New South Lake Union Home

Check out these photos from our unveiling event at our new home.

In December 2011, the BloodworksNW Research Institute moved to a new facility in South Lake Union—the epicenter of Seattle's biomedical research and global health community. This new facility has been renovated to include a state-of-the-art laboratory and technical support space spanning 45,000 square feet. The labs have been designed and engineered to meet the needs of our researchers, double our work area, and enable us to increase our staff and expand our research.

As many of our supporters might not have the opportunity to see our new facility personally, here's a look at the benefactor wall that's prominently displayed in our lobby. Besides providing an overview of our life-saving blood research work, these beautiful glass panels also honor the many generous financial supporters who make our research possible. Click here to see the wall.

With the expanded facility come opportunities to enhance our collaboration with other institutions and accelerate our process of discovery:

  • Develop shared core technical facilities for mass spectrometry, cell sorting, imaging, genomics and proteomics, protein production, and bioinformatics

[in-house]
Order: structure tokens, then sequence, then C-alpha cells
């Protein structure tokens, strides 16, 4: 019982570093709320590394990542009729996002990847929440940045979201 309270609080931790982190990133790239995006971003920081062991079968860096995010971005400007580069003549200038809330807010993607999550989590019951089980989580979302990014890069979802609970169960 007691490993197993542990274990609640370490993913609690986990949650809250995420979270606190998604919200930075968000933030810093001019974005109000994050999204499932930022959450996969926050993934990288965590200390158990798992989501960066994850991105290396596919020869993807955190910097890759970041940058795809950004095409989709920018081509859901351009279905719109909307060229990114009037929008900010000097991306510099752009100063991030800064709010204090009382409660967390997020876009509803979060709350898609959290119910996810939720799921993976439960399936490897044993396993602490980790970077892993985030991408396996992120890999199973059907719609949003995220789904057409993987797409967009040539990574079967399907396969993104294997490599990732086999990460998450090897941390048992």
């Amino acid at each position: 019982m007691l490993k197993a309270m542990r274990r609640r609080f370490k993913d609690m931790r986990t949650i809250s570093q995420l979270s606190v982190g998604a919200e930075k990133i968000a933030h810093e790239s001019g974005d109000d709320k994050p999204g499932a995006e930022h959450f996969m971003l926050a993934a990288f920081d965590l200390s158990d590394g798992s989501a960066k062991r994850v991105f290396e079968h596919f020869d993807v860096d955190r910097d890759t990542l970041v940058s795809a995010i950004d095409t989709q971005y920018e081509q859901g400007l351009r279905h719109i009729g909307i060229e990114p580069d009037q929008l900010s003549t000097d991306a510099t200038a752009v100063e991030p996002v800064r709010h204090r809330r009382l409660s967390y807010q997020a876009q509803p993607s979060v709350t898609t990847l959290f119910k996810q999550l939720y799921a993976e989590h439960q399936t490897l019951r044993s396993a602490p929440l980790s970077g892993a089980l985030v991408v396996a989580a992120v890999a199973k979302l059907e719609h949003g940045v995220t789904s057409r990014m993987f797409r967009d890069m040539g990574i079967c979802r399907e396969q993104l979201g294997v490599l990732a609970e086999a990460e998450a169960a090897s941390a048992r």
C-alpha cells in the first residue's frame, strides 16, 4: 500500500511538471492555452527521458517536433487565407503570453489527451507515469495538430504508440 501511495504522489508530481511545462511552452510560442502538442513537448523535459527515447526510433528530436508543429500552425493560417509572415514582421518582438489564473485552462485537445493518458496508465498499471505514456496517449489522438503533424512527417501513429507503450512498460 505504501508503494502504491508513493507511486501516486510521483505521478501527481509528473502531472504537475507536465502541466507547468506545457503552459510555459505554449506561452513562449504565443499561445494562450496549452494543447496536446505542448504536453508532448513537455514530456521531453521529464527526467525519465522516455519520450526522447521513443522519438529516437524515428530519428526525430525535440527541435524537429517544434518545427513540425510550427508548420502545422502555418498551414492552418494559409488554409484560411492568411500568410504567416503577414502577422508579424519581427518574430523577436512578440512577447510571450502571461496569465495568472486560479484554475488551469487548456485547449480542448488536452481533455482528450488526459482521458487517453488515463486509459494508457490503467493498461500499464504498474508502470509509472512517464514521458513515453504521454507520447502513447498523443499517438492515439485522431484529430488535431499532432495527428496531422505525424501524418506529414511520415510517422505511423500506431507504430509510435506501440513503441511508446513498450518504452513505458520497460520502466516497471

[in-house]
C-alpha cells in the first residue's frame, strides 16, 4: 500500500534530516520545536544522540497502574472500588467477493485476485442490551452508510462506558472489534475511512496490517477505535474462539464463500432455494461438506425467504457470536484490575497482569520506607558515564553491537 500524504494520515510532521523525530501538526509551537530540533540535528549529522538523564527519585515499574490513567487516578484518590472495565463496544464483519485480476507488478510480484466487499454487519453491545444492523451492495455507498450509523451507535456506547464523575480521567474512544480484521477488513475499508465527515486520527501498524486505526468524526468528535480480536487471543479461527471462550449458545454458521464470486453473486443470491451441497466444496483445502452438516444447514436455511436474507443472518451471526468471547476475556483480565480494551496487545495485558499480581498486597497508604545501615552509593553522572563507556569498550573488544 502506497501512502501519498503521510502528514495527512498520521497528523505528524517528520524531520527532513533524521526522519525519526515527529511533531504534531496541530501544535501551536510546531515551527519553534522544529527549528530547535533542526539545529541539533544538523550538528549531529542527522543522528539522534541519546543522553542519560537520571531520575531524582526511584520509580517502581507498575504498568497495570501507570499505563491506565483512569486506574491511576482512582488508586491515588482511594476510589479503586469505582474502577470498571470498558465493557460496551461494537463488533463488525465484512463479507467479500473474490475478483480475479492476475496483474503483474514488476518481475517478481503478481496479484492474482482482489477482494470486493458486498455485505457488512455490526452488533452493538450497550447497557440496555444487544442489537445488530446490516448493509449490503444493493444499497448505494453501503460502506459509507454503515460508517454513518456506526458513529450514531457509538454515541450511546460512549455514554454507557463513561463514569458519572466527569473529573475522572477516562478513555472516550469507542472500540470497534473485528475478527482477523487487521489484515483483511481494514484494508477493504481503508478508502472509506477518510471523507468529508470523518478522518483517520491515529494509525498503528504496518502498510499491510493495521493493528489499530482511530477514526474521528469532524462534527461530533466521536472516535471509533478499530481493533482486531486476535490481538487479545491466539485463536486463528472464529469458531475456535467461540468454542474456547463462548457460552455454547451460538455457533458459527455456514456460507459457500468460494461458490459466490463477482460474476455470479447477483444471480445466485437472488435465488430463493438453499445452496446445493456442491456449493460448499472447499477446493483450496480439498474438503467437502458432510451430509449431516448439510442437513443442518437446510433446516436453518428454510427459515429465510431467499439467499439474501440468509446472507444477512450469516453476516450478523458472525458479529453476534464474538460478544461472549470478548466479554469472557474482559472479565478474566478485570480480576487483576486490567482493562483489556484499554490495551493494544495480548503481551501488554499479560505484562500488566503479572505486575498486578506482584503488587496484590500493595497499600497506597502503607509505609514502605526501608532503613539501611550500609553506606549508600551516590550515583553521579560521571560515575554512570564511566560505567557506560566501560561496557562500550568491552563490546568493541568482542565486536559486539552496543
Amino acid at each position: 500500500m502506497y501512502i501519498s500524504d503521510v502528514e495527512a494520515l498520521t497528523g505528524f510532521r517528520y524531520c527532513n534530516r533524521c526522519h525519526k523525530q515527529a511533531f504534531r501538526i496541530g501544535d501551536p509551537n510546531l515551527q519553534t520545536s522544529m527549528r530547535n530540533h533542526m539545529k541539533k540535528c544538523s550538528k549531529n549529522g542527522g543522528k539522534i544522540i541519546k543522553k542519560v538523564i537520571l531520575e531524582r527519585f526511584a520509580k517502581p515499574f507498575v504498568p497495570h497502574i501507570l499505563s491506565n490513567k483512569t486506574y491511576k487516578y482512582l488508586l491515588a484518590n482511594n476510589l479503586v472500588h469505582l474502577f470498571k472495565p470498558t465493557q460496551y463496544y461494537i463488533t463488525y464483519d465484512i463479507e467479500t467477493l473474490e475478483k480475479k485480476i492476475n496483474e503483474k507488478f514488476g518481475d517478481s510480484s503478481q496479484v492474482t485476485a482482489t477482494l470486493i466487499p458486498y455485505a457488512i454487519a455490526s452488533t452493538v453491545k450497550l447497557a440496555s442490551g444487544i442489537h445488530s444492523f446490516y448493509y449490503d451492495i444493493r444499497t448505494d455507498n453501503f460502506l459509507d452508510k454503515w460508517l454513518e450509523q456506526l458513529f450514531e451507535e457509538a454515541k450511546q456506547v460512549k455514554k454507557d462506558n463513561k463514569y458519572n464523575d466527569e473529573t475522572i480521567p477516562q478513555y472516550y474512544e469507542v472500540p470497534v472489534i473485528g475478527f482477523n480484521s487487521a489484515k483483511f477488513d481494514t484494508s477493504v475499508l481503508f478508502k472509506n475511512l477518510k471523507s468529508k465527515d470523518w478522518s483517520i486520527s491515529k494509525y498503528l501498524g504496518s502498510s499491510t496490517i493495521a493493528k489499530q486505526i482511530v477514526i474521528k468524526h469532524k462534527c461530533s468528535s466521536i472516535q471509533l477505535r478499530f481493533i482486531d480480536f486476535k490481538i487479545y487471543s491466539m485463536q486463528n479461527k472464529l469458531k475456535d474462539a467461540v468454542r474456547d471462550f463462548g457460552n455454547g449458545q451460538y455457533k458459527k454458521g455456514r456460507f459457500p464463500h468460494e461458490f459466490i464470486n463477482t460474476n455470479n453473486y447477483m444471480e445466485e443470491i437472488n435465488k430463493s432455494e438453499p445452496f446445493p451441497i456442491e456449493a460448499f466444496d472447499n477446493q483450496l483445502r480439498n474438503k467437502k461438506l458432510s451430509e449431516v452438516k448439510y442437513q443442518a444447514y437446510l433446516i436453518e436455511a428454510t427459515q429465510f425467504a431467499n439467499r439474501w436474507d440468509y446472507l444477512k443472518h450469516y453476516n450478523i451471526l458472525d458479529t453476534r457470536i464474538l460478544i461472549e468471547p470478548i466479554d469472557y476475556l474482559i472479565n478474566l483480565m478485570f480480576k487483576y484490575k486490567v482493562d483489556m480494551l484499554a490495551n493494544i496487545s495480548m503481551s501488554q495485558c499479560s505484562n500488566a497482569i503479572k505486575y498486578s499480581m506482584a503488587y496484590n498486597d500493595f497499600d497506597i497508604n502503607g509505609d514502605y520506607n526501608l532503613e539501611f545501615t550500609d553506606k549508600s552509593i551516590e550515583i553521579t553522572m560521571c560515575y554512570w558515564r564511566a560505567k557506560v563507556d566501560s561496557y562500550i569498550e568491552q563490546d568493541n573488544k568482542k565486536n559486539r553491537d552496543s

• Continue and expand collaborative research with UW Medicine, Fred Hutchinson Cancer Research Center, Seattle Children's Research Institute, and other academic and clinical centers in Washington and around the world
  • Recruit the best minds in the field to join us in advancing blood and transfusion medicine to find new treatments and new cures for disorders that claim hundreds of thousands of lives
  • Design and establish graduate and post-graduate training programs in blood, tissue, and bone research in collaboration with the University of Washington

"Patients around the world have benefited from the discoveries we pioneered and knowledge we developed. Our new facility will expand the capabilities of our research team and allow us to achieve a 'critical mass' of researchers across multiple disciplines needed to advance transfusion medicine to the next level," said Dr. James P. AuBuchon, president and chief executive officer of Bloodworks Northwest.